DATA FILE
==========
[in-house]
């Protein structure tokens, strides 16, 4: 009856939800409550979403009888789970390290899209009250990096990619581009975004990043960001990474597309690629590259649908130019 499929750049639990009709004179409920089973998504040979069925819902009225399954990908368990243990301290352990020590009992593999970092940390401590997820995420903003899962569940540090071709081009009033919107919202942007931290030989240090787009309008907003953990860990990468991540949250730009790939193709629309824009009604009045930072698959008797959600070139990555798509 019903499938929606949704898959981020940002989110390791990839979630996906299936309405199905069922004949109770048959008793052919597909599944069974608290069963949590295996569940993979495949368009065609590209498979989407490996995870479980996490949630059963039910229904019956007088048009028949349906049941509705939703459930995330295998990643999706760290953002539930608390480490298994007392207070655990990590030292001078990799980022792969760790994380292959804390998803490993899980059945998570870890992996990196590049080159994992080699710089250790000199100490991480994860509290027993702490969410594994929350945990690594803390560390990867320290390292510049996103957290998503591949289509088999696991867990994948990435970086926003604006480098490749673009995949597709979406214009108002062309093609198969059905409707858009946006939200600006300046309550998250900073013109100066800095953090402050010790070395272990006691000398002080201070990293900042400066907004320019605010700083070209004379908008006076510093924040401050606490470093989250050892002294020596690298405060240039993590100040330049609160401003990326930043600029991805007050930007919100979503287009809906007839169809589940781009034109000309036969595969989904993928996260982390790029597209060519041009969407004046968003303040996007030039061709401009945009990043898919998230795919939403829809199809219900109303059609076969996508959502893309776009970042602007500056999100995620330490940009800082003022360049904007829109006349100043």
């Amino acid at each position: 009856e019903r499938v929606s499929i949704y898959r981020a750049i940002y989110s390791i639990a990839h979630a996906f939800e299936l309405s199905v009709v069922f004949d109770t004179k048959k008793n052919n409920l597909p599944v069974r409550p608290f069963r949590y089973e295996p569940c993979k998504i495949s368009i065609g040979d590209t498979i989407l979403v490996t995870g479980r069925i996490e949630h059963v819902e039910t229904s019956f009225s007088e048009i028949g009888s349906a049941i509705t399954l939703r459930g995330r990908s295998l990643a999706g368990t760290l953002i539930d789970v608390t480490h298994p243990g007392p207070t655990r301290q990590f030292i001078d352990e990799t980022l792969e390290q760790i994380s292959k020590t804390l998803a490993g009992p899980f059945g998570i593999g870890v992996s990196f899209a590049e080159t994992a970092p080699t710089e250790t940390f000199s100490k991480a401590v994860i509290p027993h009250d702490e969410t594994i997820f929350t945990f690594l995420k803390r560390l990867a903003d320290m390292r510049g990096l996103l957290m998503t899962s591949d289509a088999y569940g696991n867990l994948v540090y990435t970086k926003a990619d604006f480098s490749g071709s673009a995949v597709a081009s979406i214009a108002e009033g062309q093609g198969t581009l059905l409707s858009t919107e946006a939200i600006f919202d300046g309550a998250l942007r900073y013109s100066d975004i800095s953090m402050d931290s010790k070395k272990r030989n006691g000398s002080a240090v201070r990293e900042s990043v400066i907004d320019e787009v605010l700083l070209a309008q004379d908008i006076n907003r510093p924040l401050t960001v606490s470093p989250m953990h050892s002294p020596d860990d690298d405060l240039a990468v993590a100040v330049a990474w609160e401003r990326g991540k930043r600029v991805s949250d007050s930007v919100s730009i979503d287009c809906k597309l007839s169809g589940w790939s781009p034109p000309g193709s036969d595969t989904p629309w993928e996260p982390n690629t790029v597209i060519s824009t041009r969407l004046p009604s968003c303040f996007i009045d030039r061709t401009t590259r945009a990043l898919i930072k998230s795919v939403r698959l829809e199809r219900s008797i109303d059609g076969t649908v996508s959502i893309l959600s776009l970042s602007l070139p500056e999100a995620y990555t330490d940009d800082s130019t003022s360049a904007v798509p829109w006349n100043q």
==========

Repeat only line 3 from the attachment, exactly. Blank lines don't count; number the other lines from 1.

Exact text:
């Amino acid at each position: 009856e019903r499938v929606s499929i949704y898959r981020a750049i940002y989110s390791i639990a990839h979630a996906f939800e299936l309405s199905v009709v069922f004949d109770t004179k048959k008793n052919n409920l597909p599944v069974r409550p608290f069963r949590y089973e295996p569940c993979k998504i495949s368009i065609g040979d590209t498979i989407l979403v490996t995870g479980r069925i996490e949630h059963v819902e039910t229904s019956f009225s007088e048009i028949g009888s349906a049941i509705t399954l939703r459930g995330r990908s295998l990643a999706g368990t760290l953002i539930d789970v608390t480490h298994p243990g007392p207070t655990r301290q990590f030292i001078d352990e990799t980022l792969e390290q760790i994380s292959k020590t804390l998803a490993g009992p899980f059945g998570i593999g870890v992996s990196f899209a590049e080159t994992a970092p080699t710089e250790t940390f000199s100490k991480a401590v994860i509290p027993h009250d702490e969410t594994i997820f929350t945990f690594l995420k803390r560390l990867a903003d320290m390292r510049g990096l996103l957290m998503t899962s591949d289509a088999y569940g696991n867990l994948v540090y990435t970086k926003a990619d604006f480098s490749g071709s673009a995949v597709a081009s979406i214009a108002e009033g062309q093609g198969t581009l059905l409707s858009t919107e946006a939200i600006f919202d300046g309550a998250l942007r900073y013109s100066d975004i800095s953090m402050d931290s010790k070395k272990r030989n006691g000398s002080a240090v201070r990293e900042s990043v400066i907004d320019e787009v605010l700083l070209a309008q004379d908008i006076n907003r510093p924040l401050t960001v606490s470093p989250m953990h050892s002294p020596d860990d690298d405060l240039a990468v993590a100040v330049a990474w609160e401003r990326g991540k930043r600029v991805s949250d007050s930007v919100s730009i979503d287009c809906k597309l007839s169809g589940w790939s781009p034109p000309g193709s036969d595969t989904p629309w993928e996260p982390n690629t790029v597209i060519s824009t041009r969407l004046p009604s968003c303040f996007i009045d030039r061709t401009t590259r945009a990043l898919i930072k998230s795919v939403r698959l829809e199809r219900s008797i109303d059609g076969t649908v996508s959502i893309l959600s776009l970042s602007l070139p500056e999100a995620y990555t330490d940009d800082s130019t003022s360049a904007v798509p829109w006349n100043q």